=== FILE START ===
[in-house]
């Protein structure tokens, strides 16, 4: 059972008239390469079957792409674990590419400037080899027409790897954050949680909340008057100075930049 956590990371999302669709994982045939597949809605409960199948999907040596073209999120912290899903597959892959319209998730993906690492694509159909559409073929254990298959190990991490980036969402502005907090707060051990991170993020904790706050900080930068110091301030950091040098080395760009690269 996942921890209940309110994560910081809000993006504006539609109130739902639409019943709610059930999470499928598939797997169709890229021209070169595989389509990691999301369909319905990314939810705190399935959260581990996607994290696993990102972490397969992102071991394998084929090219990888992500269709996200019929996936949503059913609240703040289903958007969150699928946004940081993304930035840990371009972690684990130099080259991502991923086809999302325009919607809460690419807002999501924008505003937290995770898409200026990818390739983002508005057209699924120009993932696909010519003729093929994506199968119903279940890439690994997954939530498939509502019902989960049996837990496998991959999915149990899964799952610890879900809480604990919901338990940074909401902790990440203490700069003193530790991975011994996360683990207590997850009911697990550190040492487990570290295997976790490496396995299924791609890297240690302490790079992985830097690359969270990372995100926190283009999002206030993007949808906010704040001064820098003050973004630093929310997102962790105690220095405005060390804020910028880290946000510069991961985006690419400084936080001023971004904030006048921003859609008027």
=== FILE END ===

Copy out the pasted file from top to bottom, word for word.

[in-house]
């Protein structure tokens, strides 16, 4: 059972008239390469079957792409674990590419400037080899027409790897954050949680909340008057100075930049 956590990371999302669709994982045939597949809605409960199948999907040596073209999120912290899903597959892959319209998730993906690492694509159909559409073929254990298959190990991490980036969402502005907090707060051990991170993020904790706050900080930068110091301030950091040098080395760009690269 996942921890209940309110994560910081809000993006504006539609109130739902639409019943709610059930999470499928598939797997169709890229021209070169595989389509990691999301369909319905990314939810705190399935959260581990996607994290696993990102972490397969992102071991394998084929090219990888992500269709996200019929996936949503059913609240703040289903958007969150699928946004940081993304930035840990371009972690684990130099080259991502991923086809999302325009919607809460690419807002999501924008505003937290995770898409200026990818390739983002508005057209699924120009993932696909010519003729093929994506199968119903279940890439690994997954939530498939509502019902989960049996837990496998991959999915149990899964799952610890879900809480604990919901338990940074909401902790990440203490700069003193530790991975011994996360683990207590997850009911697990550190040492487990570290295997976790490496396995299924791609890297240690302490790079992985830097690359969270990372995100926190283009999002206030993007949808906010704040001064820098003050973004630093929310997102962790105690220095405005060390804020910028880290946000510069991961985006690419400084936080001023971004904030006048921003859609008027």